fettucine alfredoPosted: June 13, 2011
When my sister and I were in high school, we had what we thought was a very special way of making fettucine alfredo. We’d start with a store-bought jar of alfredo sauce (our first bad move), add gobs of shredded mozzerella, and liberally shake on garlic salt. The resulting sauce was gloppy, stringy, and very salty and garlicky, if my memory serves me correctly. We used to rave about it to our friends and whip some up for them when we had sleepovers.
Since then, I like to think that my palate (among other things), has matured considerably. When I did a bit of traveling around Italy, one of the first things I noticed about the food was that Italians use significantly less sauce on their pasta than Americans do when we try to make Italian food. This fettucine alfredo recipe is truly Italian, and is thus not gloppy, stringy, or garlicky in any way at all. The predominant flavor comes from a quality parmigiano cheese, freshly grated. If you’ve never made alfredo from scratch, it is totally worth giving a try, as it is not complicated at all. It takes less than 30 minutes to throw together, and is so much lighter and fresher than the sauce you get in a jar. With a big green salad, crusty bread (recipe forthcoming), and a glass of white wine, it makes a wonderful summer dinner.
The only really labor-intensive part of this recipe is grating the cheese, and even then if you work quickly you can have the sauce ready to go by the time the pasta has finished cooking. The original recipe recommends freshly-made fettucine with this; I haven’t yet dove into making my own pasta (though I’m sure it’s only a matter of time), so I can say that dried fettucine works perfectly well. The only change I’ve made here is to increase the amount of cheese, as I felt the flavor wasn’t prominent enough the first time I made it. Proper parmigiano-reggiano is made only in a certain region of Italy, and is a protected designation of origin food (meaning that similar products made elsewhere must be called something else). I’ve never had problems finding it at standard grocery stores. Other cheeses called parmesan are made in a somewhat similar way, but aren’t quite as flavorful. I’ve used both kinds with success for this recipe, so what you use can depend upon how serious you are about good cheeses (I am pretty serious myself). But I wouldn’t recommend that pre-grated stuff that comes in a jar for this (or any other) recipe!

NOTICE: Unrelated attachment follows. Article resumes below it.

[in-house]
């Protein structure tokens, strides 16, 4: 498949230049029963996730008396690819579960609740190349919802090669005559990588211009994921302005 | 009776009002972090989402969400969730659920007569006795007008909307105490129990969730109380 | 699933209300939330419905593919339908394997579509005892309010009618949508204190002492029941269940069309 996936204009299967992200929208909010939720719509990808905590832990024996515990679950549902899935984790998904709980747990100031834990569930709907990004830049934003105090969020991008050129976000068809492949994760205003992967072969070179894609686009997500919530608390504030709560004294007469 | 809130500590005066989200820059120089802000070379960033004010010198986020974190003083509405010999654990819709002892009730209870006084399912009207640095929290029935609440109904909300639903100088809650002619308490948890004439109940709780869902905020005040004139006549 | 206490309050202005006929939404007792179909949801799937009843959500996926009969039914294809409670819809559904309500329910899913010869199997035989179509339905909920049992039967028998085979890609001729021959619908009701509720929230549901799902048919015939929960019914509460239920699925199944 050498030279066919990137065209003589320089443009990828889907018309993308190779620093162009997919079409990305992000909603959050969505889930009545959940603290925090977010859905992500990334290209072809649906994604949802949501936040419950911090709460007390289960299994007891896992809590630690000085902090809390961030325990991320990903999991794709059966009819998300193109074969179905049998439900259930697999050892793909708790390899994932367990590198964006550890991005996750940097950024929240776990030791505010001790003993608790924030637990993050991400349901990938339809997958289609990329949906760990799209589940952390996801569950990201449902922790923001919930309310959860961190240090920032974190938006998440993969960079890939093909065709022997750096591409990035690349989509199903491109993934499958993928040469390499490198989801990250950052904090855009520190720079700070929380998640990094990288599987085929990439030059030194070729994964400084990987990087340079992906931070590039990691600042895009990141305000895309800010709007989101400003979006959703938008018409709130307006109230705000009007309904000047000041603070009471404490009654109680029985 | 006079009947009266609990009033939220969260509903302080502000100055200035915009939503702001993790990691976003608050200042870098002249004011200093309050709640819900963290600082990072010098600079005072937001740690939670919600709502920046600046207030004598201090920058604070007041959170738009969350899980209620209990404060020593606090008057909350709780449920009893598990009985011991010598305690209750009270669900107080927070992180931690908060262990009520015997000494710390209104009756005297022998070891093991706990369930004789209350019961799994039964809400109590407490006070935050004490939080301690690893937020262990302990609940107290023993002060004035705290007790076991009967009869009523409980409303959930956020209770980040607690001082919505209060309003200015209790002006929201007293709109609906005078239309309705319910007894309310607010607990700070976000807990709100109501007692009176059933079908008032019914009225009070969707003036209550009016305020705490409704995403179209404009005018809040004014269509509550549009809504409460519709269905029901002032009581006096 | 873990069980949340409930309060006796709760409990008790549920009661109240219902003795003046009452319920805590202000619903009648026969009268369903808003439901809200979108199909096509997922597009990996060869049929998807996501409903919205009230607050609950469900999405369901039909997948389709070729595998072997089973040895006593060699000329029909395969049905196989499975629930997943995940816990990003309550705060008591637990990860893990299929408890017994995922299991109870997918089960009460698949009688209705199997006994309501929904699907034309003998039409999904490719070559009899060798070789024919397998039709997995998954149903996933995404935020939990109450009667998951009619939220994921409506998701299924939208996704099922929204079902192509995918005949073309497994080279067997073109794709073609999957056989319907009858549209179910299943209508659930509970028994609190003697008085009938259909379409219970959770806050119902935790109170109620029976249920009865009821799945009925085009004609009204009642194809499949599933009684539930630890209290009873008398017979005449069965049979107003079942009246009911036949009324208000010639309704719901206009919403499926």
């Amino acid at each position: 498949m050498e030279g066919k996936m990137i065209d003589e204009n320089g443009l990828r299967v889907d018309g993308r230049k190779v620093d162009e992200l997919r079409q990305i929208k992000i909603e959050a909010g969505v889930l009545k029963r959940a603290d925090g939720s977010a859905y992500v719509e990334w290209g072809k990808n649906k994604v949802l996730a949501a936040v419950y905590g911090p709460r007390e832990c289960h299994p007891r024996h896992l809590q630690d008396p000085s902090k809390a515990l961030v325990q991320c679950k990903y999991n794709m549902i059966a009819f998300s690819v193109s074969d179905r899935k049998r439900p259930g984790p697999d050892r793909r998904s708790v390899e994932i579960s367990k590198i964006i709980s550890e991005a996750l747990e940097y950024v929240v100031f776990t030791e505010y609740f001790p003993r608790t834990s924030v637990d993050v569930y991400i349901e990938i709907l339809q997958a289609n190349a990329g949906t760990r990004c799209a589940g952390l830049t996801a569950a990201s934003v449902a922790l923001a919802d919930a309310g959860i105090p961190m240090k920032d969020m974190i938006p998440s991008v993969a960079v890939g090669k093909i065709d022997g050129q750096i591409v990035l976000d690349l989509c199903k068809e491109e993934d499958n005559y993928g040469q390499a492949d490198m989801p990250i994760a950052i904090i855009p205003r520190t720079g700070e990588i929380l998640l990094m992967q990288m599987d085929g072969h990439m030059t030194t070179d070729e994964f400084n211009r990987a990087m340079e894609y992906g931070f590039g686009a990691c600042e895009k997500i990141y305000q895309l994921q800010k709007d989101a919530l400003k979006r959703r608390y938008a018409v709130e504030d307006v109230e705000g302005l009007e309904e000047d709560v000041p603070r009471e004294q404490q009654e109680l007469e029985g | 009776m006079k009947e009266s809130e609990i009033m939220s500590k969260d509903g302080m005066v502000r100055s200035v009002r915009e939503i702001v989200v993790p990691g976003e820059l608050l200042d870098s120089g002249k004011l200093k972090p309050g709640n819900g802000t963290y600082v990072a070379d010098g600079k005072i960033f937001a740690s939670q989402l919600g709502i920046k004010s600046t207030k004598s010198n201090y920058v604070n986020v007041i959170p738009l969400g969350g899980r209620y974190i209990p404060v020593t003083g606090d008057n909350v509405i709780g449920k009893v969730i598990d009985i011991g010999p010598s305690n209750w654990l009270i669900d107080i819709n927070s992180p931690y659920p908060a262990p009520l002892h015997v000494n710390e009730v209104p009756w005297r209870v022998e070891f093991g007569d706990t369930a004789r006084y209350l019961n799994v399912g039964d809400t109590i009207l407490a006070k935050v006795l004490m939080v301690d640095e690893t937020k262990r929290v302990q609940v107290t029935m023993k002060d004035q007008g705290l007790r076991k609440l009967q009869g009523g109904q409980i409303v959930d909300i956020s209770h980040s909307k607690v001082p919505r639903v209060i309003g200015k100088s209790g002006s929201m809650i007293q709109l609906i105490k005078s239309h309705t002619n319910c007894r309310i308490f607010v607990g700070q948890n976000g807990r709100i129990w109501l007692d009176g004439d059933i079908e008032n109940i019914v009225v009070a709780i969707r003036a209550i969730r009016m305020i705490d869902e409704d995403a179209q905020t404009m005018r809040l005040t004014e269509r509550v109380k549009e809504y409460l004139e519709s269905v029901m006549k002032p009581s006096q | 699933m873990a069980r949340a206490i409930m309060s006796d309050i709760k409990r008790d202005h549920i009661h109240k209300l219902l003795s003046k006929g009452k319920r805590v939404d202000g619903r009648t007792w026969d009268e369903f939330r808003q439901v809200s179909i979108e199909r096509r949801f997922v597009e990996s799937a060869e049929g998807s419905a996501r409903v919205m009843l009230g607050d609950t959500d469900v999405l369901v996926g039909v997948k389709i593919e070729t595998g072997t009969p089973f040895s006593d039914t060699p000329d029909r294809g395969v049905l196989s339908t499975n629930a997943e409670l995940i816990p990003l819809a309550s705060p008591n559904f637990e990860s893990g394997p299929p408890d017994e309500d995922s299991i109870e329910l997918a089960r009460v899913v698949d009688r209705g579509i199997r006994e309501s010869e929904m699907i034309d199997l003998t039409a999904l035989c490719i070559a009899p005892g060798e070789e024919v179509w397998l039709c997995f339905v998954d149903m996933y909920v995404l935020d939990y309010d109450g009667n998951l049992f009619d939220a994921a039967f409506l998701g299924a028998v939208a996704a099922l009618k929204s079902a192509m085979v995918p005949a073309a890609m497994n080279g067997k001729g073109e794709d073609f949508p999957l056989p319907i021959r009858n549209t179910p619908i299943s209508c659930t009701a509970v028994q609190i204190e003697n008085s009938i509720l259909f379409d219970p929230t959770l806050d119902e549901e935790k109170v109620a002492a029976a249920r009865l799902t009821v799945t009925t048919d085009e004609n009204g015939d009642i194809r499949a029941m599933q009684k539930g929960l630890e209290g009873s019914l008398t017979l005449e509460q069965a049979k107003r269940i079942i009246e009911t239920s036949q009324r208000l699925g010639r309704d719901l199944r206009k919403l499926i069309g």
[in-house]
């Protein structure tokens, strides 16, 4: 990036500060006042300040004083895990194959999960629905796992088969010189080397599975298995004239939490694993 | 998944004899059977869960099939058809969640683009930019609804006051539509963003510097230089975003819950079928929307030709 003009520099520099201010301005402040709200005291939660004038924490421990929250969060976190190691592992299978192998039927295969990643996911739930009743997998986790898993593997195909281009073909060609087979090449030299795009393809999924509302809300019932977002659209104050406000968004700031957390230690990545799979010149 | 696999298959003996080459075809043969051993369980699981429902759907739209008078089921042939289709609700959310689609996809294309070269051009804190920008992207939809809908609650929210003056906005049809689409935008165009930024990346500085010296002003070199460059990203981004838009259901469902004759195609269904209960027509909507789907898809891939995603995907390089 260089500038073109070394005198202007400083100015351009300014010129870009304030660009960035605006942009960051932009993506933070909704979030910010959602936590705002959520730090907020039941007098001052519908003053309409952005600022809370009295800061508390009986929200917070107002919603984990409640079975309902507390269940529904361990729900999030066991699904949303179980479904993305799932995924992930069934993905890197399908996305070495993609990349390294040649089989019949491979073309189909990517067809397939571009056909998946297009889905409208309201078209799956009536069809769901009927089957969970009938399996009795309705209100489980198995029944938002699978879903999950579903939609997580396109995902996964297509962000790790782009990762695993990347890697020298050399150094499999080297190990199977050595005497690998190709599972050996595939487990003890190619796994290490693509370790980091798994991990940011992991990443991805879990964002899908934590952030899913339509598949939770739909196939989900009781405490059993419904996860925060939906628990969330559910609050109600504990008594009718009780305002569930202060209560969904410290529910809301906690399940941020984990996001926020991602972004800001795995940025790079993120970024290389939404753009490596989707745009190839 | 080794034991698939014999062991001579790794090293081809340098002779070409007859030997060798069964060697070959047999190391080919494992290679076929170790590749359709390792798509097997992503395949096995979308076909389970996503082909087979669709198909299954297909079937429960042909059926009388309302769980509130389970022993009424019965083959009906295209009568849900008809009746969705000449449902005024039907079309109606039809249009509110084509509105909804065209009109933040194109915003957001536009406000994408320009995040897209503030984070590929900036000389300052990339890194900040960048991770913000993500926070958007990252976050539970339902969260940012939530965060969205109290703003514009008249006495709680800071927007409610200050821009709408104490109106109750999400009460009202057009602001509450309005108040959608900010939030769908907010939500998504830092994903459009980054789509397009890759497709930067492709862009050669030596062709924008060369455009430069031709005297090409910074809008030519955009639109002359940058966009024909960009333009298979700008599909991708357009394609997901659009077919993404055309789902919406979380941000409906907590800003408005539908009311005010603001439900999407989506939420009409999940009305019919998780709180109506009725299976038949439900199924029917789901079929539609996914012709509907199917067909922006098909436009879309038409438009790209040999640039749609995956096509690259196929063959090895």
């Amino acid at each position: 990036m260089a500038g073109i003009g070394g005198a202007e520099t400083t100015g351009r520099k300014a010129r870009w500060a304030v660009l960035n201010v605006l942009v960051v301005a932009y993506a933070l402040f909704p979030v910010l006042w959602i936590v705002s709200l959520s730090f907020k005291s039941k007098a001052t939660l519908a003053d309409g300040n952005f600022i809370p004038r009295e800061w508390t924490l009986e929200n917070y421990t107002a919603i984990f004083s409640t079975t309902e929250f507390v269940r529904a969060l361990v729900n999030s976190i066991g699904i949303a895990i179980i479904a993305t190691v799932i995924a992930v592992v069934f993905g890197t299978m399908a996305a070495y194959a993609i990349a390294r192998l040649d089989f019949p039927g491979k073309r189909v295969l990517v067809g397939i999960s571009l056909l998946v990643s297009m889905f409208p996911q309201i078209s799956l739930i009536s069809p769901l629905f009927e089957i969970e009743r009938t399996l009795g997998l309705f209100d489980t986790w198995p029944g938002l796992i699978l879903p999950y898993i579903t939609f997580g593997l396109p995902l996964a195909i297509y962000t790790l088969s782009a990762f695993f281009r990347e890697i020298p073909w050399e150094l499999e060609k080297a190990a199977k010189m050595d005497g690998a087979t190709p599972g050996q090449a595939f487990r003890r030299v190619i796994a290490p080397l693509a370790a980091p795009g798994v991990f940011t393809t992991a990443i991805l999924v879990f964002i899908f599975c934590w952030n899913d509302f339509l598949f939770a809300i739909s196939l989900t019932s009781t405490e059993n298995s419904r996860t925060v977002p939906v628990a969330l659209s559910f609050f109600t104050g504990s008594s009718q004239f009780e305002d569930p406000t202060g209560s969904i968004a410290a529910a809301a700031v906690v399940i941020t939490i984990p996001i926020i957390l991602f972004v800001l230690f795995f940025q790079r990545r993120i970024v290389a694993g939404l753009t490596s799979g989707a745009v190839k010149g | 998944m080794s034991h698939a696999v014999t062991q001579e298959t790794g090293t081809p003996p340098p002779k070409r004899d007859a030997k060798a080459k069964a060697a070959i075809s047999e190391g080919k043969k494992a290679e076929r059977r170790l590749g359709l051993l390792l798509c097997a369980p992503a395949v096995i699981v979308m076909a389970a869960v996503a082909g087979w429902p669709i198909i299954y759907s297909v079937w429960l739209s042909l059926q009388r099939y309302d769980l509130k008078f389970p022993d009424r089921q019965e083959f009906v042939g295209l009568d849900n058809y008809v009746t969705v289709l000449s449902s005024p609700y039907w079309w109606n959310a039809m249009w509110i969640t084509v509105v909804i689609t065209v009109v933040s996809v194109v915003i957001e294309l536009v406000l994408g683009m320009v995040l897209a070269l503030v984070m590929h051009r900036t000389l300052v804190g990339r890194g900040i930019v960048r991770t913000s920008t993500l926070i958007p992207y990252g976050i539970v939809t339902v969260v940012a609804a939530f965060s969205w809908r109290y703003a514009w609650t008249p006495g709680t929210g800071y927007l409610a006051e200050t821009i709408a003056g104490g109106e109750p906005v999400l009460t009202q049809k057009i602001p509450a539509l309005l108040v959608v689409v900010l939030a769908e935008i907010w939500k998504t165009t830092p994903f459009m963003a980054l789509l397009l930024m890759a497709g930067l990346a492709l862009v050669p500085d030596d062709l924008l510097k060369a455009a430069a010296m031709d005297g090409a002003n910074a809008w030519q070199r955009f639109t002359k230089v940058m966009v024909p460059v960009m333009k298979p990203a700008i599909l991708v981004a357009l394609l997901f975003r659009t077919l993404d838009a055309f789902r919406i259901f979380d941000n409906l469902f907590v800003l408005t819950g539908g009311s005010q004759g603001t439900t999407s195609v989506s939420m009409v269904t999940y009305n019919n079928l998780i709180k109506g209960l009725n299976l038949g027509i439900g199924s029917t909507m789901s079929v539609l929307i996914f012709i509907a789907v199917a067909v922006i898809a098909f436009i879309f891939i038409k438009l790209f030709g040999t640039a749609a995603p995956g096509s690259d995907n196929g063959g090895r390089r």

1 lb. fettucine (fresh or dried)
1 cup heavy cream
2 tablespoons butter
1 cup freshly grated parmigiano-reggiano cheese, plus extra at the table
Salt and freshly ground pepper to taste
Whole nutmeg, for grating
Boil pasta until al dente according to package directions. While the pasta is cooking, combine cream and butter in a saucepan. Heat just long enough for the butter to melt, then turn off.
After the pasta has finished cooking and you have drained it, add it to the saucepan with the cream and butter, and turn on the heat to low. Toss the pasta in the cream until it is thoroughly coated. Add the 1 cup grated cheese, salt and pepper, and a little freshly grated nutmeg (less than 1/8 of a teaspoon, or it will be too strong). Toss again until the cheese is thoroughly incorporated. Taste and correct seasoning if necessary, and you are ready to serve. Provide additional grated cheese at the table for sprinkling over the pasta.
Adapted from Marcella Hazan’s Essentials of Classic Italian Cooking